by B.B. Pelletier
Today, I will explain all that went on with the Pellgunoil incident, as it will forever remain in my memory.
First of all, I have always believed that Crosman Pellgunoil is a synthetic silicone oil. I had no reason to believe otherwise, and I never questioned why I believed it to be so. All the advice I have given about using Pellgunoil over the years has been based on that belief.
Yesterday, one of our readers brought to my attention that there has been a discussion on the Yellow Forum about me telling you readers that I introduced Pellgunoil into the BAM B51 precharged pneumatic rifle through the fill nipple to coat the inner seals. I did give that advice, and those on the forum were saying that was wrong and dangerous. They said I should not have done what I did and certainly not told others about it in print. I answered the reader who told me about the forum discussion that Pellgunoil is synthetic and poses no problem.
Was I sure?
Then, my wife asked me whether I knew that for sure. The two things wrong with that are:
- I didn’t know it for sure – I thought so, but I wasn’t certain, and
- whenever my wife asks me this question, I am invariably wrong
So, I called a friend who is very knowledgeable about airguns – someone in the business who is in a position to know about Pellgunoil.
He said he didn’t know for sure what it was, but that a mutual friend of ours (another very knowledgeable guy) had once purchased some Pellgunoil that was accompanied by a spec sheet that revealed it is just non-detergent 30-weight motor oil and nothing more. My friend didn’t know whether that was correct, but he suggested I conduct an ignition test to see if Pellgunoil burns.
A call to Crosman
Right there I knew I had a problem, because something I had believed to be true for decades was quite possibly not true at all. I called Crosman and talked to a company official I know. He told me he doesn’t know what Pellgunoil is for certain, but that he does believe it is a petroleum-based product. At Crosman, he told me they refer to it as “Red Oil.” I didn’t ask this guy for an official company response. My call was simply precautionary, so don’t think for a minute that Crosman doesn’t know everything there is to know about Pellgunoil. Just not the guy I happened to buttonhole on the phone for five minutes.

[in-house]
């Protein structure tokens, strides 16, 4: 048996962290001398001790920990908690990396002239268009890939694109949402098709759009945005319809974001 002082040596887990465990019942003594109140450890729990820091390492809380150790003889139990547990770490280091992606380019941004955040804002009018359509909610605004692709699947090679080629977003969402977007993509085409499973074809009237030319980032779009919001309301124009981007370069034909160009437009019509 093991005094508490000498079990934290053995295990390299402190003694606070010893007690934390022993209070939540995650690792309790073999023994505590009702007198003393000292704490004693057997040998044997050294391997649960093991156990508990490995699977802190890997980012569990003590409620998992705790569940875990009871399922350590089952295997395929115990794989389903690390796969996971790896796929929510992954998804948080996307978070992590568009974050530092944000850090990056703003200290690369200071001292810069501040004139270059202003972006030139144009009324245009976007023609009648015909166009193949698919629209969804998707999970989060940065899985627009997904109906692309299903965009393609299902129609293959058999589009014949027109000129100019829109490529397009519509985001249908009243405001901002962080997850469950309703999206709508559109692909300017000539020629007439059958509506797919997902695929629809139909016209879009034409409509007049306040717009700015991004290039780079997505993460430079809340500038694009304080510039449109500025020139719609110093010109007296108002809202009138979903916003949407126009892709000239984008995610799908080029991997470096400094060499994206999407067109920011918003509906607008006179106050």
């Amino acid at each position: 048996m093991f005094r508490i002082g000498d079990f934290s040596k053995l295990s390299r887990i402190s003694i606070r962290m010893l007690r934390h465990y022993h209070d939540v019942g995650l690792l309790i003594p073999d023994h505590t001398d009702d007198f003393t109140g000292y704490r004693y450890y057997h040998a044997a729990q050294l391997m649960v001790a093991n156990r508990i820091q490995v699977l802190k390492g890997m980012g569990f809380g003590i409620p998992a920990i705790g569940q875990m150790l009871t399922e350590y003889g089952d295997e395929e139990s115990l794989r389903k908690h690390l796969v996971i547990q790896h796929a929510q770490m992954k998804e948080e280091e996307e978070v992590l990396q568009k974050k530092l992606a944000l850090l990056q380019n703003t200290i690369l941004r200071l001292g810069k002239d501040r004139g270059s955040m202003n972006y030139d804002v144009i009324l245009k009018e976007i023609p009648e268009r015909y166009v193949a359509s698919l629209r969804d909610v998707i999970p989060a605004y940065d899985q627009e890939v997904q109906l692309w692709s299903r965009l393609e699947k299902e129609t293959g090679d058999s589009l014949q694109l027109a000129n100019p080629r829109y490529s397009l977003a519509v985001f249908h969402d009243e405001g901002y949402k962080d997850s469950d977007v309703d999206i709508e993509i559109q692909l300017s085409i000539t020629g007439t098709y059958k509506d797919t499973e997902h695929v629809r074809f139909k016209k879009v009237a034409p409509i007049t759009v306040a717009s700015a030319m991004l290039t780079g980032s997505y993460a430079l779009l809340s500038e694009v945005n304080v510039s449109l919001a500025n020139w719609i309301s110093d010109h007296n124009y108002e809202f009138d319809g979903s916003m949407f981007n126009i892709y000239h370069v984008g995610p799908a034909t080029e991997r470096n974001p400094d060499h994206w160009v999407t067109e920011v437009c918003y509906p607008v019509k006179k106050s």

The right stuff
He also told me that Crosman RMCoil, which the company now calls Silicone Chamber Oil, is 100 percent synthetic silicone with a high flashpoint. That is the stuff I should have used on the BAM B51.
Then, my friend called me back to say he had tried to ignite Pellgunoil, and it did. So, it is flammable, and probably petroleum-based, at the very least.
Pellgunoil forever – for the right jobs
Here’s the deal. Crosman recommends Pellgunoil for all their CO2 guns, and I will continue to recommend it for all CO2 guns. Crosman also recommends using Pellgunoil on the pump piston heads of their multi-pump pneumatics (in the Benjamin line), so I will continue to recommend that, as well. I know it works wonders in those applications.
What I will not do again is recommend the use of Pellgunoil in precharged pneumatic airguns. Perhaps you’re wondering what is the difference between a precharged pneumatic and a multi-pump pneumatic? A multi-pump builds an internal pressure of up to 1,200 psi (approximately…some may be less and some may even be more), while many precharged pneumatics develop internal pressures of 3,000 psi, and some even more than that. The two multi-pumps I still wonder about are the Daystate Sportsman Mark II and the Titan multi-pump that it was derived from. Those guns may develop a pressure over 2,000 psi, because they perform like precharged pneumatics. Since I don’t know, I will only use silicone oils to lubricate their pump heads.
Now you know everything I do about Crosman Pellgunoil. It’s a great product, and I’m very sorry that I told you about using it in an unsafe application.